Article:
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Re: Help!

On Fri, 2005-09-09 at 17:30 -0700, Steve Lamb wrote:
> David Clymer wrote:
> > I took Stephen's comments as a reaction against the (all too common)
> > tendancy of programmers to create a utility with a host of unnecessarily
> > byzantine switches and arguments,
>     But that's not what we're discussing here. 

It _is_ what is being discussed. If you start with stephen's email and
follow the thread, it should be pretty clear that we had diverged and
are talking about something more general than OS installation -
designing software to be easy to use.

>  We're discussing....
> Installing an entire Operating System! 

Ok. Let's merge what I'm discussing with what _you_ happen to be talking

>  And not just the basics.  No, we're
> not encompassing all sorts of things that many informed people don't call the
> OS but many ignorant people do!

I'm not sure I follow you here. What exactly are you not talking about?

>     If you install an OS, expect to read docs, period.  This isn't some random
> utility with a myriad of switches.  This is thousands of packages, millions of
> lines of code, tons of options.  Anyone who expects to touch that and not
> sully their mind with documentation is stupid.  Anyone who claims it can be
> done is selling something akin to the Brooklyn Bridge.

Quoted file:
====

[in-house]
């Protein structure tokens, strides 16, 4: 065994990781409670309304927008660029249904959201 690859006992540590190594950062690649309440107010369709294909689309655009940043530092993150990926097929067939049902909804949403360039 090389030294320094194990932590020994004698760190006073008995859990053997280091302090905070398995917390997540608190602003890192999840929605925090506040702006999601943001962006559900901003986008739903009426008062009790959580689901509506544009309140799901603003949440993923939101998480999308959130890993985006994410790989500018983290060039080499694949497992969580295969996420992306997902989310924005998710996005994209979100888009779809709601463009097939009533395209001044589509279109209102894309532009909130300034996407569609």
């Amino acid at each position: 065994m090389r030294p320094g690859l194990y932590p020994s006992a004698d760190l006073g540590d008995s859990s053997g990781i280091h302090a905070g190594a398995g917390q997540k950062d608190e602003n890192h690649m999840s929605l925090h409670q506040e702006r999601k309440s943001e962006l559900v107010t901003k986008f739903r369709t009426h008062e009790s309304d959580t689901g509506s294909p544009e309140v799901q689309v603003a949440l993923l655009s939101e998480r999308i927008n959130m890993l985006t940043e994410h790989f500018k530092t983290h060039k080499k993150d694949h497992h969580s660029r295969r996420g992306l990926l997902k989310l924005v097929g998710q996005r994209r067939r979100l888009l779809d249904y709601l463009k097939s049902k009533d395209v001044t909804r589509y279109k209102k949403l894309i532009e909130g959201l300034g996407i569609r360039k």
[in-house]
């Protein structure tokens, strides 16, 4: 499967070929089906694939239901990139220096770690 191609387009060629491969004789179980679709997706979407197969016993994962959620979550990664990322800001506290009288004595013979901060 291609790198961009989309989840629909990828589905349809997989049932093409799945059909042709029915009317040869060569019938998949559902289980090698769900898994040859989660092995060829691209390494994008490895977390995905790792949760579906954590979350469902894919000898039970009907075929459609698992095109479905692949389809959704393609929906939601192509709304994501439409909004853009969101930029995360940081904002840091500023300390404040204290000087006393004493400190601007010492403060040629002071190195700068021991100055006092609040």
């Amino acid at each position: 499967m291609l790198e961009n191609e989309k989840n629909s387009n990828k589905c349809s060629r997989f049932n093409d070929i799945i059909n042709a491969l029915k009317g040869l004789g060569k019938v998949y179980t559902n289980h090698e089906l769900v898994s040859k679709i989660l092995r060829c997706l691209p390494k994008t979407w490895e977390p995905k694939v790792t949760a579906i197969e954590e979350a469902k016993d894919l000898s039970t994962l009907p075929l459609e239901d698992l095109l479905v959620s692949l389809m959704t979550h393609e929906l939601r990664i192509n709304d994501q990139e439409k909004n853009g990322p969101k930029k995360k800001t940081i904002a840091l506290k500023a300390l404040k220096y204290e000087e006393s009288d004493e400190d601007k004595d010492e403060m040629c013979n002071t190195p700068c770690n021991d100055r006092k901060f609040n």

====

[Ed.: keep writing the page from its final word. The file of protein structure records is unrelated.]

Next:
When I installed linux for the first time, I was a first year comp-sci
student. I had just built my own computer and installed windows on it. I
really had a minimal amount of knowledge of computers at that point, but
I installed an OEM version of windows on my PC, without problems, and
without reading a lick of documentation. It's not that I wouldnt have,
if I had to - I had done a the requisite research on how to build a own
computer. The fact was that I didnt _need_ to.

Now, several weeks later, I came across some websites describing this
neat OS called Linux and I decided to try it out. I bought a copy of
redhat 5.2, looked at the box with the pictures of the GIMP running in
X, etc, then began to install. In order to get anywhere, I had to pull
out the manual and follow it step by step, and even then it was hard
going. I finished up the installation and was left with a terminal and a
login prompt. I logged in, and was promptly lost. I had read enough to
know about cd, ls, mv, cp, etc. but didn't know about man, lynx, and had
no GUI + browser with which to get more info. The manual was 200 pages
long, and I didn't feel like spending that much time when I could just
boot into windows and be on my merry way.

My point is this: Yes, OS installation is a complex task, but that
complexity can, to a large degree, be hidden for the common case. In my
illustration above, the redhat installer was analagous to 'random
utility with a myriad of switches' and the windows installer was
(speaking relatively) the 'software that is fun and easy to use.'

I'm not saying that there is never a time where a user should have to
read documentation, but why force them to unnecessarily? If we really
want to give people the freedom to ditch microsoft at this point, many
are going to _have_ to install Linux (not everyone has linux savvy
friends). In order to make this practical, even attractive, we shouldnt
require a pile of docs to be read - for now it should just work. They
can really _understand_ later.


gpg-key: http://www.zettazebra.com/files/key.gpg

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